I grew up enjoying brigadeiros, probably the most popular food item in Brazilian birthdays and wedding celebrations. They are pretty much mandatory in such occasions. Then, last month we were at my niece Raquel’s home and when it was time for dessert she marched into the dining room with a humongous batch of brigadeiros sent by one of my cousins who could not join us that day. Brigadeiros, home-made with love! Most were the normal, chocolate type, but some were pretty wild, with a bright neon-pink color. “What are these?” The answer puzzled me: “These arebicho de pé.” A literal translation produces something definitely unappetizing. Bicho de pé isa type of flea-like creature that lives in tropical swamps. Walking barefoot in those places carries a high risk of having those creatures set territory in the delicate flesh between your toes. They happen to look a lot like strawberry seeds, therefore the name. With this explanation, I just proved to you that Brazilians have a twisted sense of humor… At any rate, I rather go with “strawberry brigadeiros.” They are addictive. It’s hard for me to decide if they are better than the traditional ones, but… they put up a decent fight for first prize. Easy to make and even easier to wolf down. You’ve been warned!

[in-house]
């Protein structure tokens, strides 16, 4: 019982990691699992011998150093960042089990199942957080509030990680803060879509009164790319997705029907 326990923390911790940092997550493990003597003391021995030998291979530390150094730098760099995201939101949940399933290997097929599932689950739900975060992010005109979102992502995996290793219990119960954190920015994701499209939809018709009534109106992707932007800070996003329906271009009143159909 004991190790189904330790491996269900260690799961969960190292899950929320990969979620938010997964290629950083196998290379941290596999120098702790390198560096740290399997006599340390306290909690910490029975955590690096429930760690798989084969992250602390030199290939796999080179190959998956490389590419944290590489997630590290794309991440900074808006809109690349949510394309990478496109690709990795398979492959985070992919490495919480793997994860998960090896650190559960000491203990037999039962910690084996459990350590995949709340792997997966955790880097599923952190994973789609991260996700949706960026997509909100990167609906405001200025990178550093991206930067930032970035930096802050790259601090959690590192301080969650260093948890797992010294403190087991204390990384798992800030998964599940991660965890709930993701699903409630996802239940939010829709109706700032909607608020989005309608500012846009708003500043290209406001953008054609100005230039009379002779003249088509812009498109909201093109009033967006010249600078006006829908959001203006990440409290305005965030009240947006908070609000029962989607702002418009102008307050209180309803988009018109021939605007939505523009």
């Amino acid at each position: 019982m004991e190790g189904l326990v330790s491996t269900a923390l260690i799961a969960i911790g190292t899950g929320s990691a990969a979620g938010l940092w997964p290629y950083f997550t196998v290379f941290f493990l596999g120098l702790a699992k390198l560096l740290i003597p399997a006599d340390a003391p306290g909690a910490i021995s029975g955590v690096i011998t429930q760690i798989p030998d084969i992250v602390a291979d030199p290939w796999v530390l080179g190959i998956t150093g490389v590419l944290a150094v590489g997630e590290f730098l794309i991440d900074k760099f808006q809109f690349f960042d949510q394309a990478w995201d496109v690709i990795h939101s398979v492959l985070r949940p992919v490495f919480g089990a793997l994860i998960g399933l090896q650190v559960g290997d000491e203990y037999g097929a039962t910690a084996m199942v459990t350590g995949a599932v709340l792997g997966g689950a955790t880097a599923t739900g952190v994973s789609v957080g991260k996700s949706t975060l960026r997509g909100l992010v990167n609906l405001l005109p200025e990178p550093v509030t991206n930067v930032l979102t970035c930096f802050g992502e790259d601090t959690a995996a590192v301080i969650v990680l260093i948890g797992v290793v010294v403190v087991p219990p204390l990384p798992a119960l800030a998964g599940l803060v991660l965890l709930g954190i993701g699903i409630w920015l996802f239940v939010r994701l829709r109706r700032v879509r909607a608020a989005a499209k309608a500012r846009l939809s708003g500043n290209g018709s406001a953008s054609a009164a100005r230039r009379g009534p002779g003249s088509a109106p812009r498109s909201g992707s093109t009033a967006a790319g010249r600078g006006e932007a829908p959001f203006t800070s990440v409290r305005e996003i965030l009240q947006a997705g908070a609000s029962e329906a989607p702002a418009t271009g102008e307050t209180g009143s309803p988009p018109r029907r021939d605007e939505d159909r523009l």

STRAWBERRY BRIGADEIROS (from the Bewitching Kitchen)
makes about 35 brigadeiros
2 cans of sweetened, condensed milk
2 tablespoons butter
1 package of strawberry gelatin
1 tablespoon of strawberry liquor (optional)
pink granulated sugar, or other coating of your choice
Add the condensed milk and butter to a saucepan, preferably non-stick. Cook over medium-low heat until the butter melts. Add the strawberry gelatin and the strawberry liquor, if using.
Cook, stirring constantly, until the mixture thickens and starts to release from the bottom of the pan. Keep it in low to medium-low heat, and stir often so that it doesn’t burn at the bottom of the pan. When it is thick, remove from heat and dump it over a half-sheet pan to cool faster. You can also simply transfer to a bowl and stick it in the fridge.
Pour about half a cup of granulated sugar on a small bowl. Reserve. When the brigadeiro mixture is cool, form little balls with a teaspoon, and roll on the palm of your hand. If you wet your hands with cold water it is easier to roll, and also helps the granulated sugar to adhere. Roll each ball on granulated sugar, and place in little paper cups.
Set the brigadeiros on a platter, and…
to print the recipe, click here
Comments: Wanna try to guess how to say Bicho de Pe’? Hint: the “CH” in Portuguese has a sound of “SH.” (try it then click on the sound file below to see how well you did)